This pup was an emergency procurement. We’d only had sheep for a matter of months, and had started with a llama to protect them. Plan B was going to be to get a dog if the llama didn’t prove effective. Plan B was invoked quicker than anticipated, as we had coyote kills, right as the llama stood in the pasture with the sheep. We needed better protection, stat!
December 26, 2016
December 20, 2016
Still the biggest focus of my farming efforts is growing this silly pup into a good guardian dog. Bronte, sadly, passed already (I’ll save that topic for another post), so this “li’l” pup is needing to grow up fast and fill big shoes. But, growing she is; as you can see, she’s nearly as big as Moses already, and he’s a 100 lb dog. She is now eight months old. I’ve officially named her Brinsa. Though, often I find myself calling her “Woojee Toodle,” and my husband refers to her as “Dum Dum”; so I imagine one of those two dumb names will stick.
September 26, 2016
It has been nearly three months since Bronte was diagnosed with bone cancer, with a stated typical timeline of roughly six months left to live. I have switched her to a ketogenic diet and started treating her with CBD (an extract of marijuana, minus most of the THC), in an effort to slow the cancer’s progress and buy a little more time. She is doing very well thus far, most days just slightly favoring the leg and still very cheerful. The wrist tumor is getting bigger, however. This timeline weighs heavy on my mind, both knowing that Bronte doesn’t have long to live, and also that I don’t have a lot of time to get her replacement trained and functioning reasonably well.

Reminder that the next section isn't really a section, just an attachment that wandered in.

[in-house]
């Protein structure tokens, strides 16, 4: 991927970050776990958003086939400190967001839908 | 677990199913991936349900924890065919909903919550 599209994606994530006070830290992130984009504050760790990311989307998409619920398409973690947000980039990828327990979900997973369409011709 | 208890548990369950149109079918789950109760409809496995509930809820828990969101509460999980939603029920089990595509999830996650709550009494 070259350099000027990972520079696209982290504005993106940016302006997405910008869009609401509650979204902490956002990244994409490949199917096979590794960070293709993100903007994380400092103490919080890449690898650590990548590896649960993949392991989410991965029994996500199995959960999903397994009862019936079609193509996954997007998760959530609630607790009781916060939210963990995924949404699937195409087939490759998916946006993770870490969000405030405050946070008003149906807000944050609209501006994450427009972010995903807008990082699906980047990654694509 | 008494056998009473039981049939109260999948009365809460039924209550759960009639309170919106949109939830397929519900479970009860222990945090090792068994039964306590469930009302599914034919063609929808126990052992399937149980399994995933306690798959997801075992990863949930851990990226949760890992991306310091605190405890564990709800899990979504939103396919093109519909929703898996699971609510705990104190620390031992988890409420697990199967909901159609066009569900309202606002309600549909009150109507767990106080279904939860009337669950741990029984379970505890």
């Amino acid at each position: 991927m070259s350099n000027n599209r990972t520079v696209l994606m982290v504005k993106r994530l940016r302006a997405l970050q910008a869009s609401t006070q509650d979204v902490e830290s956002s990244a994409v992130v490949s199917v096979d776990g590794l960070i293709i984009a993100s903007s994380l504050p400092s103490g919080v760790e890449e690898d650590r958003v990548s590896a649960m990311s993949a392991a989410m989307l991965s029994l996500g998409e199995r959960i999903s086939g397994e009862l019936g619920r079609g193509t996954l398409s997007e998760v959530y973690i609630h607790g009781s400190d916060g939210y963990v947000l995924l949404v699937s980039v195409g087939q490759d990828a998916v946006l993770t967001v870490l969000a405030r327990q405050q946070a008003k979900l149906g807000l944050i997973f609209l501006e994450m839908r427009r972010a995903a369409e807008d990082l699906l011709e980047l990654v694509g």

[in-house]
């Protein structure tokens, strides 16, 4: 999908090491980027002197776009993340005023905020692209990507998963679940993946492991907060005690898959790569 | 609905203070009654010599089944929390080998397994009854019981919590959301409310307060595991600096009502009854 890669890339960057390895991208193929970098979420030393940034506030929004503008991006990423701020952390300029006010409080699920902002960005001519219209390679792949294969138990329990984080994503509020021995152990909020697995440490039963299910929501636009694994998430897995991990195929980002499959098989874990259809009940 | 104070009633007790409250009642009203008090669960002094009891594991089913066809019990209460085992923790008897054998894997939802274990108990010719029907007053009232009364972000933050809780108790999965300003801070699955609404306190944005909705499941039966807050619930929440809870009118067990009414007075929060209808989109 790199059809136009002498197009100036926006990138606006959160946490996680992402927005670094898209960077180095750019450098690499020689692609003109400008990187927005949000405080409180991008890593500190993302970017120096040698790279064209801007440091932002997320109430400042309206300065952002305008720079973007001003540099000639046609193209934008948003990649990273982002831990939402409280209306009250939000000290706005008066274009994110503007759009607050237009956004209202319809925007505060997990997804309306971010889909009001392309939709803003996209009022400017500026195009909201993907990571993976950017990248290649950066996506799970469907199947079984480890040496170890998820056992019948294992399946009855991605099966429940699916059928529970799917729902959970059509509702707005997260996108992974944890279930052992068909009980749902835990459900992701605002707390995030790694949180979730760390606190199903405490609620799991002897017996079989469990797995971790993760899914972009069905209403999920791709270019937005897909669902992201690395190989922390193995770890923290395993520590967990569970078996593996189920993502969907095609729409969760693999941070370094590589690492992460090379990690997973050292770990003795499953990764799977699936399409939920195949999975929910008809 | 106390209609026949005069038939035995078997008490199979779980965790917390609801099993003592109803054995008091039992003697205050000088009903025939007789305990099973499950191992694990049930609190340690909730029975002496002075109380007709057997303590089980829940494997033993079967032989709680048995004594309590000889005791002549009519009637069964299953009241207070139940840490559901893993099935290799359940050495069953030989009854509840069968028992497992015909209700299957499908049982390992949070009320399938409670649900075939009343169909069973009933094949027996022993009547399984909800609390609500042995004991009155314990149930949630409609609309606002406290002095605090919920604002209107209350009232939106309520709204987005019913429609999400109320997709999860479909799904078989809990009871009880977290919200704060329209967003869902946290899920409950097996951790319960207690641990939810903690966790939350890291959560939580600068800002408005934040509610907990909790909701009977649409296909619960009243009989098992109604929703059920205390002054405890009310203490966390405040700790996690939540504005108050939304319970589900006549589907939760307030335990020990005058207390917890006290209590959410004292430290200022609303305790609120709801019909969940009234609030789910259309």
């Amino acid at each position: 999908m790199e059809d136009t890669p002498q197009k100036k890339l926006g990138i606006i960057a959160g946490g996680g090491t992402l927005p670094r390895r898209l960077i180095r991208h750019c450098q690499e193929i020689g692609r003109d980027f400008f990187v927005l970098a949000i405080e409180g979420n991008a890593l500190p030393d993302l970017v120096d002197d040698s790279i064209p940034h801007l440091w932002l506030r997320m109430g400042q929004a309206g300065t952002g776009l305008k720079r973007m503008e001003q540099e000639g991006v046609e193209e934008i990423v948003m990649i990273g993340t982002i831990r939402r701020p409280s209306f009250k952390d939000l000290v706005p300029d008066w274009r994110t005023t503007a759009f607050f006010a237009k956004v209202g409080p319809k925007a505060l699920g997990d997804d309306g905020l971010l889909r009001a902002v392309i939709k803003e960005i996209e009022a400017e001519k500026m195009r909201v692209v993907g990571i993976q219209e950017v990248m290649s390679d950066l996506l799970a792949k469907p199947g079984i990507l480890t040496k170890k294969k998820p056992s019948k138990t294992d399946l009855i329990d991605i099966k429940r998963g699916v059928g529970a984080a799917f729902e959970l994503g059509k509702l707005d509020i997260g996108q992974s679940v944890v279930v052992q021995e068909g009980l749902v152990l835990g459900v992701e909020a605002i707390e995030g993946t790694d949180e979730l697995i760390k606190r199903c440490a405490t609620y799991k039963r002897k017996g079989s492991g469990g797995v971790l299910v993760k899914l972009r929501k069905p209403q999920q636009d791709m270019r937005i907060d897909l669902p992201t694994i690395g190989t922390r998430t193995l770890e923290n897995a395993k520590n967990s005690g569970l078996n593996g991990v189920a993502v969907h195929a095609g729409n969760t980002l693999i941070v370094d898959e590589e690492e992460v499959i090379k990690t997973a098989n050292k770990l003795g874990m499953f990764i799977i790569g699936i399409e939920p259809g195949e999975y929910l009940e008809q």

September 5, 2016
Our new pup is a Maremma. She was born on a 2,000 acre ranch. And I don’t mean “the breeder who produced her owns a 2,000 acre ranch.” I mean, this pup was born and reared in an environment where she and the group of dogs into which she was born ranged over 2,000 acres. Naturally, the dams of the litters stick close to home when whelping and rearing young pups. The breeder described that at sixteen weeks, the pups still weren’t ranging far from the safety of the homestead. But, they were indeed ranging, and acclimating to the lifestyle of learning to protect a large span of territory from predators. She hails from Eastern WA, where wolf packs are now a force to be reckoned with, and most ranchers are needing to run large groups of LPDs to protect their livelihoods.